Item description for Claremont Tales II by Richard A. Lupoff...
These 13 tales twist the conventions of science fiction, mystery, horror, humor, and adventure into one gripping collection. In "Green Ice" unassuming Mr. Ino is assigned to recover a missing extraterrestrial artifact, believed to be from the icy moon of Europa. "The Devil's Hop Yard" is a sequel to H. P. Lovecraft's classic "The Dunwich Horror." The perils of being a too-avid book collector are illustrated in "Whatever Happened to Nick Neptune." A most peculiar visit to the bathroom and its ramifications on the safety of the sun yields the story "Stream of Consciousness."
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Est. Packaging Dimensions: Length: 8.57" Width: 5.86" Height: 1.23" Weight: 1.18 lbs.
Publisher Golden Gryphon Press
ISBN 193084607X ISBN13 9781930846074
Availability 0 units.
More About Richard A. Lupoff
Richard A. Lupoff began his literary career back in the 70s with a biography of Edgar Rice Burroughs and hasn't stopped running since. Numerous novels in various genres (SF, mystery, fantasy), short stories, articles, interviews, memoirs, all have escaped from his pen over the past 50 years and we are privileged to have this Berkeley-based bard telling us all his secrets.
Richard A. Lupoff currently resides in Berkeley, in the state of California. Richard A. Lupoff was born in 1935.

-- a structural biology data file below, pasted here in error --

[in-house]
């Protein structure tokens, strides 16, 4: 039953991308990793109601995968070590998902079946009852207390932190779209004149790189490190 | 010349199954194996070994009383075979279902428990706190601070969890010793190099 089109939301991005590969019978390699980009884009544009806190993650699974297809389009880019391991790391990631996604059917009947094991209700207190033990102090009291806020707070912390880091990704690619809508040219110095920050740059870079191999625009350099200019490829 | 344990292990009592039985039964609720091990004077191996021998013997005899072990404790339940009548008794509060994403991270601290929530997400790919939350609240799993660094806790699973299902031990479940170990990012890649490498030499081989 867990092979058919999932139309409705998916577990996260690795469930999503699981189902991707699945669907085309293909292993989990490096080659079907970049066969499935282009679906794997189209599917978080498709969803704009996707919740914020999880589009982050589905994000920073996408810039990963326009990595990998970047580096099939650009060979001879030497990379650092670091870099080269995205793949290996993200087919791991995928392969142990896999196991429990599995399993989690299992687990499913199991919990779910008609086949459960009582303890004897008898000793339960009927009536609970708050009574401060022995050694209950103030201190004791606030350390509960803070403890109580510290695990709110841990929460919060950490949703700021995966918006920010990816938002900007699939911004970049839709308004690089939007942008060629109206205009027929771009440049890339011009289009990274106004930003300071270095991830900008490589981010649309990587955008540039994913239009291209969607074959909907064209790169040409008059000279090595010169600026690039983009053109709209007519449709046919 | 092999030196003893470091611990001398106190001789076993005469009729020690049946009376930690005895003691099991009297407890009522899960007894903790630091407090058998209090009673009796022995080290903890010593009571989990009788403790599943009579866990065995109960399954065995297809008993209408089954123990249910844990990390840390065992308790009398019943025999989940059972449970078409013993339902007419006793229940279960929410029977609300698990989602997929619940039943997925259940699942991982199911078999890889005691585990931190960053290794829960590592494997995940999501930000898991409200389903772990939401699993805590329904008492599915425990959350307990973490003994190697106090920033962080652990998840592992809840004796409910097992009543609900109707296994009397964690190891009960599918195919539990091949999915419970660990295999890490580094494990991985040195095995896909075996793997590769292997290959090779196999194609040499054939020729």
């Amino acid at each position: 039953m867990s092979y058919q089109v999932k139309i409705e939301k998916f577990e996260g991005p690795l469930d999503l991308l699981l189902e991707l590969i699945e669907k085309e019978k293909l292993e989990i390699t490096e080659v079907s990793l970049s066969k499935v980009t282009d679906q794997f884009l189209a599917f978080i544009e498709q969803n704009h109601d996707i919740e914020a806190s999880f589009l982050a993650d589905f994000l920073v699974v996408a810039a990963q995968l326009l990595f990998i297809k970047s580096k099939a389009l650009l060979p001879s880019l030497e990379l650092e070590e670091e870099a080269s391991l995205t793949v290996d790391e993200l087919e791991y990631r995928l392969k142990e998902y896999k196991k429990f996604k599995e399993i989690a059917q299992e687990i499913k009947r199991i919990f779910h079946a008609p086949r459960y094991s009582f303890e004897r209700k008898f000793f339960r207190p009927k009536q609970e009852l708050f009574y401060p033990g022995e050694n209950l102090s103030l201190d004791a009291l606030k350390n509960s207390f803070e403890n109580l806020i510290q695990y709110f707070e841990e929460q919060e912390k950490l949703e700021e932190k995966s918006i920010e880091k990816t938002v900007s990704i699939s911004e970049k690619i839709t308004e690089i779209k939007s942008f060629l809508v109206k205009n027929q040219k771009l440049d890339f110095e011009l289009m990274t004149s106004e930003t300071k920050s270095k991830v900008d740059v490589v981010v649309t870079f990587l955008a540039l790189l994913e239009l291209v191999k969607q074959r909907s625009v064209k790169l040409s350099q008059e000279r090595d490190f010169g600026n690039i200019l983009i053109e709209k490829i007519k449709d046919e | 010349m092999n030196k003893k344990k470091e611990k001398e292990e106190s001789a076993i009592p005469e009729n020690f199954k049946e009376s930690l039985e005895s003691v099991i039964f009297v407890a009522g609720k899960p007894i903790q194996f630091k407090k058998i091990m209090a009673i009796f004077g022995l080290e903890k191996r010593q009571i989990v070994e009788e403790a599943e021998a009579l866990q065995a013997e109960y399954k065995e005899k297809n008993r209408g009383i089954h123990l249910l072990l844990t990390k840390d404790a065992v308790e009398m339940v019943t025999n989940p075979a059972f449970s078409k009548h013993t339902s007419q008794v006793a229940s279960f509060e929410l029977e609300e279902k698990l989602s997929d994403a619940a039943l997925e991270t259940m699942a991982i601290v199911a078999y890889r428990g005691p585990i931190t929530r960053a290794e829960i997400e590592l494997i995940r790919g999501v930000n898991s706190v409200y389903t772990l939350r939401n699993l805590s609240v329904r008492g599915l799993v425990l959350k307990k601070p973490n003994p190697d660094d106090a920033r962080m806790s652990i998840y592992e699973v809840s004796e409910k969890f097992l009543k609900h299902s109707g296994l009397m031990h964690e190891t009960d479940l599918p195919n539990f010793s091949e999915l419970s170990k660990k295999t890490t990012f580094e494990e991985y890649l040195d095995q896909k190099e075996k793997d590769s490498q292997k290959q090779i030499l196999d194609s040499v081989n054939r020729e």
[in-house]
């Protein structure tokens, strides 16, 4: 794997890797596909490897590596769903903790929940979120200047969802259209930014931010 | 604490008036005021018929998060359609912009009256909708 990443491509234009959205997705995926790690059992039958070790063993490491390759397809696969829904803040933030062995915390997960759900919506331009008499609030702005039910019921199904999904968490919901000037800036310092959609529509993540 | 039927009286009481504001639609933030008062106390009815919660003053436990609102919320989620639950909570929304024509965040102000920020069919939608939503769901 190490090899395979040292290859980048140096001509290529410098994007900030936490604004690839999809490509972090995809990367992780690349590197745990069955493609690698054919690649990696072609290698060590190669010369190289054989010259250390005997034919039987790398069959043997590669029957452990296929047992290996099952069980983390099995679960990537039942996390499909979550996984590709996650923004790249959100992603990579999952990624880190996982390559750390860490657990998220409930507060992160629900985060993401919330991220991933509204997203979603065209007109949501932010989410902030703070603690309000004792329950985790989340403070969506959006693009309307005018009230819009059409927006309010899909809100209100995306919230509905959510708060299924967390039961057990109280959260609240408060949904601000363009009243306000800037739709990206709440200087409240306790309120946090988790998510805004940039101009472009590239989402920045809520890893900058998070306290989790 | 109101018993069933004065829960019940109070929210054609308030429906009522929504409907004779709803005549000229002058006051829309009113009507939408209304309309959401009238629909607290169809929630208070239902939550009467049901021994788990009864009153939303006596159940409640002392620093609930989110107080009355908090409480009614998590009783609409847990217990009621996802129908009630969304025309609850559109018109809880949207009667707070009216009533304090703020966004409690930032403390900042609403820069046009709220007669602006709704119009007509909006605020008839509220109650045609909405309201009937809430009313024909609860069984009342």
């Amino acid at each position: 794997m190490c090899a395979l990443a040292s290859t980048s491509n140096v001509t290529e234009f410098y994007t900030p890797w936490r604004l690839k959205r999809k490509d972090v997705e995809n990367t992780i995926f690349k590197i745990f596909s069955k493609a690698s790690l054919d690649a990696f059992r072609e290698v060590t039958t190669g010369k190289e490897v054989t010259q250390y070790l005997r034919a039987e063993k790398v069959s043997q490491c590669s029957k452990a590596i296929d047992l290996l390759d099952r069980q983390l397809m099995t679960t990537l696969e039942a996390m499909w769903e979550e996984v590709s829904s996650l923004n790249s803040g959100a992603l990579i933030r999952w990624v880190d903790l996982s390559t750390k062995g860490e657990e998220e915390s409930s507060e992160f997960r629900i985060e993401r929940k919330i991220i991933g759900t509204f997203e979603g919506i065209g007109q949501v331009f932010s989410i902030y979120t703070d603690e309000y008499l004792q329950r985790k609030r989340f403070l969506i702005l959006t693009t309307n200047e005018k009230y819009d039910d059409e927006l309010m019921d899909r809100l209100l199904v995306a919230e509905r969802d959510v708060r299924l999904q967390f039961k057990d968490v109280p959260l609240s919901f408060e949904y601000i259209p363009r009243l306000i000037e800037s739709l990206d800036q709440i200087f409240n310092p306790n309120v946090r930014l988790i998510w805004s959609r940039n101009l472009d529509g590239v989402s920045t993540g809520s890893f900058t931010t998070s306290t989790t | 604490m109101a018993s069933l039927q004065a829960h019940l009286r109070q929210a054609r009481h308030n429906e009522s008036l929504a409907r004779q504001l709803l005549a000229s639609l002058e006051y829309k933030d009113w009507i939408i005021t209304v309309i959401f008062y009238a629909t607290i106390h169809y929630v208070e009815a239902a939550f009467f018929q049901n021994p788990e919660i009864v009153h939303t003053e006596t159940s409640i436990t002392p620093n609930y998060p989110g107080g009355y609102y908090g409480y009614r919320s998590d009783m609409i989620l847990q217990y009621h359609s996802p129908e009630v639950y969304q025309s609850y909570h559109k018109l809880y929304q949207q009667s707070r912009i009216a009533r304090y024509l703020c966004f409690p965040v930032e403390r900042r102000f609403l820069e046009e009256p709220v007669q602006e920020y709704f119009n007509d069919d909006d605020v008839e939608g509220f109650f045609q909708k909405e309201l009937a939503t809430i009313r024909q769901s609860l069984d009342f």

Reviews - What do customers think about Claremont Tales II?
Extremely enjoyable restrospective collection May 20, 2002
Veteran Science Fiction and Mystery writer Richard A. Lupoff is back with a second retrospective collection of his best short fiction. Last year, Golden Gryphon published Claremont Tales, and now we see Claremont Tales II. This collects several fairly early stories (1969 through 1978), and some recent stories (including a brand new story for this book).
Immediately noticeable is Lupoff's versatility. Included are some straight SF, some supernatural horror, and some straight mystery stories, as well as some amalgams of all of the above. Always noticeable, too, is Lupoff's assured storyteller's touch, his engaging voice, and his ability to alter that voice in service of his aims, most notably here in "The Adventure of the Boulevard Assassin", a Sherlock Holmes story written in the style of Jack Kerouac.
The above-mentioned Holmes piece, a very sly divertissement, is one of the more impressive entries here. I also quite liked "Jubilee", an Alternate History of a Roman Empire where Julius Caesar survived his assassination attempt. And despite my general lack of sympathy for Lovecraft, I was rather taken with the two Lovecraftian pieces in Claremont Tales II, "The Devil's Hop Yard" and "The Turret". The new story in this book is "Green Ice", a sequel to an earlier story called "Black Mist". This is an SF mystery, in which Japanese-Martian detective Ino Hajime is called in to investigate the activities of a descendant cult to Aum Shinrikyo (the Japanese cult which perpetrated a poison gas attack on a subway a few years past) on the Jovian moon Europa. It's an intriguing, rather mystical, story, which perhaps leaps a bit too quickly to its conclusion, but which is a good read nonetheless. "31.12.99" is an evocative and moving story of the new millennium. "News from New Providence" is a somewhat mordant account of the Duke and Duchess of Windsor investigating a murder in the Bahamas. "Whatever Happened to Nick Neptune?" is a very enjoyable story of a very special pulp magazine. And so on -- top to bottom this is an extremely enjoyable collection.